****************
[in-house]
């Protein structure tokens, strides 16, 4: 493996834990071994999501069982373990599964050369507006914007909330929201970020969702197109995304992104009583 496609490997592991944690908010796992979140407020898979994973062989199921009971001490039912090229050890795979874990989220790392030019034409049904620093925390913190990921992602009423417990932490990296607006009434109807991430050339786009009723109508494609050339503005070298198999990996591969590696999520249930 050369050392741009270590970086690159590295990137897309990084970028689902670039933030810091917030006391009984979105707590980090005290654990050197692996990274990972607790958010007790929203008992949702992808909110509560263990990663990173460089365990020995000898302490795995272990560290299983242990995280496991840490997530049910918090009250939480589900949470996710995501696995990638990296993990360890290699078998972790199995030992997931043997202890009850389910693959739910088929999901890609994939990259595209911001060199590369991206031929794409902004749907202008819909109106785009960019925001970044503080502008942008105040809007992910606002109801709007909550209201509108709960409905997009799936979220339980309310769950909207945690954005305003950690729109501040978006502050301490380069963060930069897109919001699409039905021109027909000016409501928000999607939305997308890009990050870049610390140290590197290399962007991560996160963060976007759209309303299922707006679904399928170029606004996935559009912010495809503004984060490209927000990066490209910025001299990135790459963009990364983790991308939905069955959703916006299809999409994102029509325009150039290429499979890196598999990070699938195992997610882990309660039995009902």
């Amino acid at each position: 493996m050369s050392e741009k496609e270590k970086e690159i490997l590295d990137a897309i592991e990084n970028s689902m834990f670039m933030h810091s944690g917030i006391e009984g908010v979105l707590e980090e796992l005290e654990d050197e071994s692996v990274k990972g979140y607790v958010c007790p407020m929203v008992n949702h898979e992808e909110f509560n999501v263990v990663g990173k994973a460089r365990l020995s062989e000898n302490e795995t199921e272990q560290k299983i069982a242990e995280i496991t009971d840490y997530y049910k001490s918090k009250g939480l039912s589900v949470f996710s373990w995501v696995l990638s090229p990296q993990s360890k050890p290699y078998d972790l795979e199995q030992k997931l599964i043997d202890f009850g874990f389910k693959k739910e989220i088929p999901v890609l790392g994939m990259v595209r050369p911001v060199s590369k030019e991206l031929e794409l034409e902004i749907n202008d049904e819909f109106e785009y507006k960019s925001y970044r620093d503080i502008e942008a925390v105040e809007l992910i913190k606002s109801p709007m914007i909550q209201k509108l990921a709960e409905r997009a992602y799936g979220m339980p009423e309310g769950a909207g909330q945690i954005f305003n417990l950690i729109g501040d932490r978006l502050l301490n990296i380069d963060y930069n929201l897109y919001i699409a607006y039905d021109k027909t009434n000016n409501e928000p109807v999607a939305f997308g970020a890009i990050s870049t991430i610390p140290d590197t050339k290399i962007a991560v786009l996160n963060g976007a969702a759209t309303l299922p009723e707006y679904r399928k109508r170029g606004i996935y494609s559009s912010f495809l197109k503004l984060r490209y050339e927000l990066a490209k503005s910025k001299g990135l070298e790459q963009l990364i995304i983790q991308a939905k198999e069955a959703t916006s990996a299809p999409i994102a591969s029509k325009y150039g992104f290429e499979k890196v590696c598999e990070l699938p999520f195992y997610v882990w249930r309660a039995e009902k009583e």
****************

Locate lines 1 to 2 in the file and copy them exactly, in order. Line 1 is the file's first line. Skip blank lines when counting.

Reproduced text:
[in-house]
């Protein structure tokens, strides 16, 4: 493996834990071994999501069982373990599964050369507006914007909330929201970020969702197109995304992104009583 496609490997592991944690908010796992979140407020898979994973062989199921009971001490039912090229050890795979874990989220790392030019034409049904620093925390913190990921992602009423417990932490990296607006009434109807991430050339786009009723109508494609050339503005070298198999990996591969590696999520249930 050369050392741009270590970086690159590295990137897309990084970028689902670039933030810091917030006391009984979105707590980090005290654990050197692996990274990972607790958010007790929203008992949702992808909110509560263990990663990173460089365990020995000898302490795995272990560290299983242990995280496991840490997530049910918090009250939480589900949470996710995501696995990638990296993990360890290699078998972790199995030992997931043997202890009850389910693959739910088929999901890609994939990259595209911001060199590369991206031929794409902004749907202008819909109106785009960019925001970044503080502008942008105040809007992910606002109801709007909550209201509108709960409905997009799936979220339980309310769950909207945690954005305003950690729109501040978006502050301490380069963060930069897109919001699409039905021109027909000016409501928000999607939305997308890009990050870049610390140290590197290399962007991560996160963060976007759209309303299922707006679904399928170029606004996935559009912010495809503004984060490209927000990066490209910025001299990135790459963009990364983790991308939905069955959703916006299809999409994102029509325009150039290429499979890196598999990070699938195992997610882990309660039995009902």